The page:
Never give up on what you feel is the right thing or correct path for your life. Since my sophomore year in high school I desired to go to NNU. When my senior year came around and it came time to discuss financial issues with my parents, I did not think there was going to be any way I could afford to attend. My mom wanted me to attend a community college. I do not feel there is anything wrong with a community college but my heart longed to attend NNU. For the next couple months I worked really hard in applying for some more scholarships to try to make it possible. I was not until the beginning of August that I knew that all my hard work had paid off and I was attending the school of my dreams. I would tell myself to take one step at a time and never give up on my passion. Enjoy life and the transition from home to school life. Get involved and be genuine with people around. I know now that some of my friends that I made the first couple weeks of college with be my best friends for life.


I would tell myself to find many places and events to be involved in. Knowing people, and having new friends who love you makes a world of difference. Hang on to the good friends you have now, because as you are committed to them, they will be faithful to you and give you the best home base you could ever have. Work hard in school, but don't worry if you don't get perfect grades or not, because who you are isn't based on your statistics. Continually check your priorites and make sure they are in line. And finally, smile, relax and enjoy the experience to the fullest.


take more math courses and try to get more AP classes


When looking for a college you should consider what your family can afford of course but there is no point in choosing a school that you are gloing to hate for the next 2-4 years! The college I chose strains my family's budget but I feel as though I am at home when at school and don't feel the unnecessary stress of a bad enviroment. When looking for a college try and stay in the dorms and eat the food. I can't believe people would choose a school without eating the food first! Meeting the professors is also important because if you have a special way of learning you need a professor who will help you and not be calloused about it. When I walked onto my campus I felt as if I was smacked over the head with the feeling that this was the place where I could become an adult and learn not just about my intended career but also about who I am, and who I want to be. Trust your heart and the right college will come to you.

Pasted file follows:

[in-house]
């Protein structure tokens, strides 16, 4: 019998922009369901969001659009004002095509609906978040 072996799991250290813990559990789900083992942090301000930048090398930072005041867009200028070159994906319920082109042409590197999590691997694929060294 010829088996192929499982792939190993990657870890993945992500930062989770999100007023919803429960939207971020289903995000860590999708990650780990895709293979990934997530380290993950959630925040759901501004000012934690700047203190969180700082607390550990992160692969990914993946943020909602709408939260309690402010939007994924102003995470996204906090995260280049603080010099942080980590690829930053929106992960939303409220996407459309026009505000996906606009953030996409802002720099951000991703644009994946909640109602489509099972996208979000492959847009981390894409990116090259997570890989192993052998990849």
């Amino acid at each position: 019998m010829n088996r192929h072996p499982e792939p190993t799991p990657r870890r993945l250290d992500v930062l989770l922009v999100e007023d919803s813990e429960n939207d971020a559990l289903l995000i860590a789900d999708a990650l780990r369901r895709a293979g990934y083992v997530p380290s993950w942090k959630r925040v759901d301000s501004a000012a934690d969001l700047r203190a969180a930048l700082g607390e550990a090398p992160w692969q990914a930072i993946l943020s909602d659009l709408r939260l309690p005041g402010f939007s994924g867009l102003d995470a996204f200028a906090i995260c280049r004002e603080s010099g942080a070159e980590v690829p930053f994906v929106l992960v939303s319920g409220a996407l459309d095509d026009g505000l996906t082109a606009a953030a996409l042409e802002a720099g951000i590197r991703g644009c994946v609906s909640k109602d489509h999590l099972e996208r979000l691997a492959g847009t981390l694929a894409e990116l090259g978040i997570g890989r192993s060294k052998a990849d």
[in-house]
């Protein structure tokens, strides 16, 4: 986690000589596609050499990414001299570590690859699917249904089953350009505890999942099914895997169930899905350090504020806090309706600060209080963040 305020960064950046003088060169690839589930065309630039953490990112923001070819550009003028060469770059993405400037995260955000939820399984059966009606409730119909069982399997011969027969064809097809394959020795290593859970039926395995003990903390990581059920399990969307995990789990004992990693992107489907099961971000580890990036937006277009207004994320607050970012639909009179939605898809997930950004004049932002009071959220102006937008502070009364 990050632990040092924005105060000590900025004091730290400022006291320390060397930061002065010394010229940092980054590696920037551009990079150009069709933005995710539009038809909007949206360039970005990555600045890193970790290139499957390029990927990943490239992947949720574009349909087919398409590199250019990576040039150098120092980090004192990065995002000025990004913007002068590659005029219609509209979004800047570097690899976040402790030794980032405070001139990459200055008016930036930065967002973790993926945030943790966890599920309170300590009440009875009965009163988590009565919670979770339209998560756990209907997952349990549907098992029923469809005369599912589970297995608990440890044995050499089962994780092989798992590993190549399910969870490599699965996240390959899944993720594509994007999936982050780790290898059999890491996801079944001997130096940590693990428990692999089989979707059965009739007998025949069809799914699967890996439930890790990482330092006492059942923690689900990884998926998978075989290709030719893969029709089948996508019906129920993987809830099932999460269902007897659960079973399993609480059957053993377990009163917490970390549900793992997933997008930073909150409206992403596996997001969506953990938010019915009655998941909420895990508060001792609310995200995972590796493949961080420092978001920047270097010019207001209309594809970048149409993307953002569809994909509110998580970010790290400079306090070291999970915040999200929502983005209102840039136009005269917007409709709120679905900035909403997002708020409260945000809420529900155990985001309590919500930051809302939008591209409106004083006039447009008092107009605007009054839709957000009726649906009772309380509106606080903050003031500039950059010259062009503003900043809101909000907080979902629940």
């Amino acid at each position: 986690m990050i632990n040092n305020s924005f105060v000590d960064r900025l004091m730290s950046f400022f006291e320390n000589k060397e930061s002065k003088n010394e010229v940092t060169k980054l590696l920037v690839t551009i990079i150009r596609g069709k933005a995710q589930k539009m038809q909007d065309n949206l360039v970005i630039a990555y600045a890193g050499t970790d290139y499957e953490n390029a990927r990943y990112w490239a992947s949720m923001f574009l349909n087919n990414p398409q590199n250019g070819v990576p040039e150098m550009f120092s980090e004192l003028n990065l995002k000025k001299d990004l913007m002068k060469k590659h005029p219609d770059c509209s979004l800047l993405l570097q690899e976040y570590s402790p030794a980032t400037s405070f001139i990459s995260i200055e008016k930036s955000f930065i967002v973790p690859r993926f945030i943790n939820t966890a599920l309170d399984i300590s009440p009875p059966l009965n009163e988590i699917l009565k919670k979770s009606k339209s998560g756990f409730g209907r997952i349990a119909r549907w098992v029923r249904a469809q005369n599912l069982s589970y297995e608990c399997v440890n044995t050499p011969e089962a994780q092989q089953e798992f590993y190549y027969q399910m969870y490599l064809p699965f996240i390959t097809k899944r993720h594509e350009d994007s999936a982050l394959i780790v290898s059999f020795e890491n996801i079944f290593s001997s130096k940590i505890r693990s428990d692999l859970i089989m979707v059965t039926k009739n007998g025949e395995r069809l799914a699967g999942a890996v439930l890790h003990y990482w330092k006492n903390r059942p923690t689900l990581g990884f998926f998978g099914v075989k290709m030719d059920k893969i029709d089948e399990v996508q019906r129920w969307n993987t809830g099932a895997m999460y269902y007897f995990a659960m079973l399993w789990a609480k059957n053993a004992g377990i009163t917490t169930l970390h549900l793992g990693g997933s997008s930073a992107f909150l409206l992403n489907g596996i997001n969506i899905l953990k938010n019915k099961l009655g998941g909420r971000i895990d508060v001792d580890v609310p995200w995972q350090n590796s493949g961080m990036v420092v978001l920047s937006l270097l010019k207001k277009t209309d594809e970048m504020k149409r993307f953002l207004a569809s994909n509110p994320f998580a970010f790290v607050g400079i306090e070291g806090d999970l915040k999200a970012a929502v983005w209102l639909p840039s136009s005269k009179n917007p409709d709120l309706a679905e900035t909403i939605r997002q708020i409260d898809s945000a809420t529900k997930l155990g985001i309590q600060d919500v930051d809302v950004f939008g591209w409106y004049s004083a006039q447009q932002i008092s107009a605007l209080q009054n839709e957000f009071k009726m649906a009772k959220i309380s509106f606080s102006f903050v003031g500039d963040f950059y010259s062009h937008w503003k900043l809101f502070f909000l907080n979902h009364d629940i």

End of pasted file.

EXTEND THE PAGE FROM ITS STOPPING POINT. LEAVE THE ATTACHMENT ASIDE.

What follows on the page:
When choosing a college, it is a good idea to make sure that it offers career plan that you are interested in and you know that you will love. In order to have a successful experience at your college of choice, it is important to live the life you love and love the life you live. One thing that I have leared in my years as a college student is that,it is okay to change your career plan in order to move closer to one that makes you the happiest. Also, allow yourself to have some fun outside of just going to classes. if you do this you may find that life can be more enjoyable and less stressful. Don't allow yourself to become so burried in your classes and homework that you miss what it is to be a college student. Learn all that you can and make the most of what you learn.


I think that parents should encourage their child to visit perspective college to get a feel for what they want. Some people like the small school feel while other don't want that at all. Also, the parents should support their child decsion in the school. When you have parents who are behind the choosing process it makes things go smoother, and usually things work out much better. Letting your child experience college fr themselves I think is probably the best advice I could say. Just try things out, you can make mistakes and realize what you want and don't want in life.


Visit the school before making your decision and go in with the knowledge that you're not stuck with what the school offers. It's your choice to pursue a career and participate in your education. Pick the school that will help you do that, but know that it's still your choice to succeed or not.


My advice to students would be to go to a school that you feel comfortable and safe at. That will allow you to get the most out of your education. I also encourage students to double-major or pick up a few minors if they have multiple interests and aren't sure what to do. You may be in college longer, but that isn't as big a deal in college as it is in high school. And that way you will truly be able to discover the line of work you want to pursue.